As a journalist in the making and hopefully someday a trained and professional example of the trade, I will always take these key points into consideration.
Many, according to Brisbane Times Queensland political reporter Amy Remeikis.
During the very informative and surprisingly fun guest lecture this week we learnt that reporting from Queensland Parliament’s weekly Question Time can be done in an informative yet FUN way.
Yes, fun and politics, Amy thinks it is a very fertile combination and the live blog is the living proof of this.
On the Question Time live blog Amy keeps Queenslanders updated on what’s happening inside the chamber whilst keeping the vibe relaxed and playful.
Amy involves the public into her live blog through the Dixer requests people can put in, which is cleverly Led from the term Dorothy Dixer.
Dorothy Dix was an American journalist who was the pioneer in the world of advice columns. She was renown to frame questions and publish prepared answers. In Australia the term Dorothy Dixer is now referred to when a minister gets asked a question from their own party that allows him to make an announcement hidden as a reply.
The music delivered through the Dixer Requests combined with the funny and informal tone throughout the live blog truly make up a fun ensemble of what most people would consider to be boring stuff.
When asked how to get people to care about politics -because we all know it can be very dry- and specifically how to become a successful blogger, Amy has a few key points.
- Write with a sense of humour- Because yes, you CAN do this with something not automatically loaded up with fun, like politics.
- Context is key -Especially in digital journalism. Tell the people why it is important and play with the concept of context.
- Don’t talk down on your audience – Back in the days journalists could come off as arrogant as they felt they were the ones who informed the public of what was going on in the world. Now we not only know who is reading, but audience participation has also grown immensely. And thank god, journos are not snobby pricks anymore. Well, most of them, anyway. Take a smart position in this public-journo relationship.
- Find out what the topics are that make non-journalists talk. Sure, the topics you and your journo friends discuss in your own little bubble are immensely interesting, but just consider how someone who isn’t on top of news 24/7 would receive it.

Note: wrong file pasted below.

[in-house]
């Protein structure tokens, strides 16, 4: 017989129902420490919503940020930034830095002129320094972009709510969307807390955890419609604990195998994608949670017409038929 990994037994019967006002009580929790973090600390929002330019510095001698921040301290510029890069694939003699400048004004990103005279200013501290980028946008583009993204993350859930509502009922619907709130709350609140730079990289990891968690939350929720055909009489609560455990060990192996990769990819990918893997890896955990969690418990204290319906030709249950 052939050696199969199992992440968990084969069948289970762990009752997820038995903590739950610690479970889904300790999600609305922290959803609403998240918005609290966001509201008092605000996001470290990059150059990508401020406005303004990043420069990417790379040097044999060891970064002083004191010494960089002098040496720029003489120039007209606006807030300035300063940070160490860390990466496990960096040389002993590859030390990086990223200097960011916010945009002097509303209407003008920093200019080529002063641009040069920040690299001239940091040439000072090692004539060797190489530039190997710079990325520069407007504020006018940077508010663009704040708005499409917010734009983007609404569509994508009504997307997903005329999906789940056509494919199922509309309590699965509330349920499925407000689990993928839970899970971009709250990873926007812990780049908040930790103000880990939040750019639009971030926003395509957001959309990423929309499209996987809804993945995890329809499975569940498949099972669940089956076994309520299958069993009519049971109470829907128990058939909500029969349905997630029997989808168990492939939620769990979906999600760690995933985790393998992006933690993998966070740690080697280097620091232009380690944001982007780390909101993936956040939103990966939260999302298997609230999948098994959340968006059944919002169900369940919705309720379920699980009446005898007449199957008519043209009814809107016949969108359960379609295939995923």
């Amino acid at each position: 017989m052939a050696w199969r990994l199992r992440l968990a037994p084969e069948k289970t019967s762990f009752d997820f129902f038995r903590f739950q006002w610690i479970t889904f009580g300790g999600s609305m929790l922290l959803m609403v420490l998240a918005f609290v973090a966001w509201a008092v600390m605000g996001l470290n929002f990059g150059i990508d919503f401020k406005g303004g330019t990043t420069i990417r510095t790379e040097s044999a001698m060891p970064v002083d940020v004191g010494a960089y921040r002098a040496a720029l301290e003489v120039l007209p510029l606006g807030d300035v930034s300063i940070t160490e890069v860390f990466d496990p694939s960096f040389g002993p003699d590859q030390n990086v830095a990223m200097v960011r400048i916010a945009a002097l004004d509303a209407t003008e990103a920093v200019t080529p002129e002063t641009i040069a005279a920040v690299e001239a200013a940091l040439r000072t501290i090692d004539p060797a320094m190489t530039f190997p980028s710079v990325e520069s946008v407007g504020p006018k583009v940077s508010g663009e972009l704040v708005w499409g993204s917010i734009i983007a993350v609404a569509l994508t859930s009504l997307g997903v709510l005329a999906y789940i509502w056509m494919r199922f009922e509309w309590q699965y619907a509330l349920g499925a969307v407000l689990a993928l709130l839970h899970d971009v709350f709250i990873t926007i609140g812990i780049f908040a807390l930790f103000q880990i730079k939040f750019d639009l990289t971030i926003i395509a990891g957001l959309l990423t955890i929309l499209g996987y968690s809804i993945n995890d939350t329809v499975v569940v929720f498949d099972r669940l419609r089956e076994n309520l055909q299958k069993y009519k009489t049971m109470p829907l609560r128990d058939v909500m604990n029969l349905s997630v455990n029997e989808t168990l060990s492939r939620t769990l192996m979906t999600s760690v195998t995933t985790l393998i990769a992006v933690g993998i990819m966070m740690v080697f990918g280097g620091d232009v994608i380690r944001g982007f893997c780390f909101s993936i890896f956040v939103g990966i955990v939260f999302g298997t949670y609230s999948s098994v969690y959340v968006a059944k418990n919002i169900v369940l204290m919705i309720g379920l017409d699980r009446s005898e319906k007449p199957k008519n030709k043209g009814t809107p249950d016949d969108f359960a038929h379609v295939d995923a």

l I can conclude this was one of the more enjoyable lectures in my course so far. Real life tips from a real life journo… Man, I really do go to a university for the REAL world.
The scene has become an easy one to imagine. Just another republican rally in a Southern state in the US, the same renown billionaire turned presidential nominee, the usual type of Trump voting crowd and to top it off another ridiculous comment.
“Don’t worry about that baby, I love babies,” the Republican Party Presidential nominee responded to the cries of a baby at a campaign rally in Virginia this week.
Only moments later he turns his back on this seemingly loving comment and kindly but surely requests for the baby to be removed. A laugh, a single surprised “ooh” and “ah” and most importantly: a big smug from the man who’s name we’ve all heard more than our own in 2016.
Now, when we look at the news covering from American media, like for example news giant Fox News, the happening is mainly covered as another comment by the man who the world fears to become the next US president.
But for a news organisation outside the US, like the Australian ABC, the ridiculous comments made by this man are clearly reported in a lighter sense. The ABC closes their article about the affair with a humorous twist and showed people’s funny twitter comments. The ABC reminds us to not take this man too seriously and shows us what many people think, that Trump himself is actually the big baby.
This comparison in news coverage shows that distance makes it easier us to bring humour into situations. And with a man like Trump, a laugh is what most of the world needs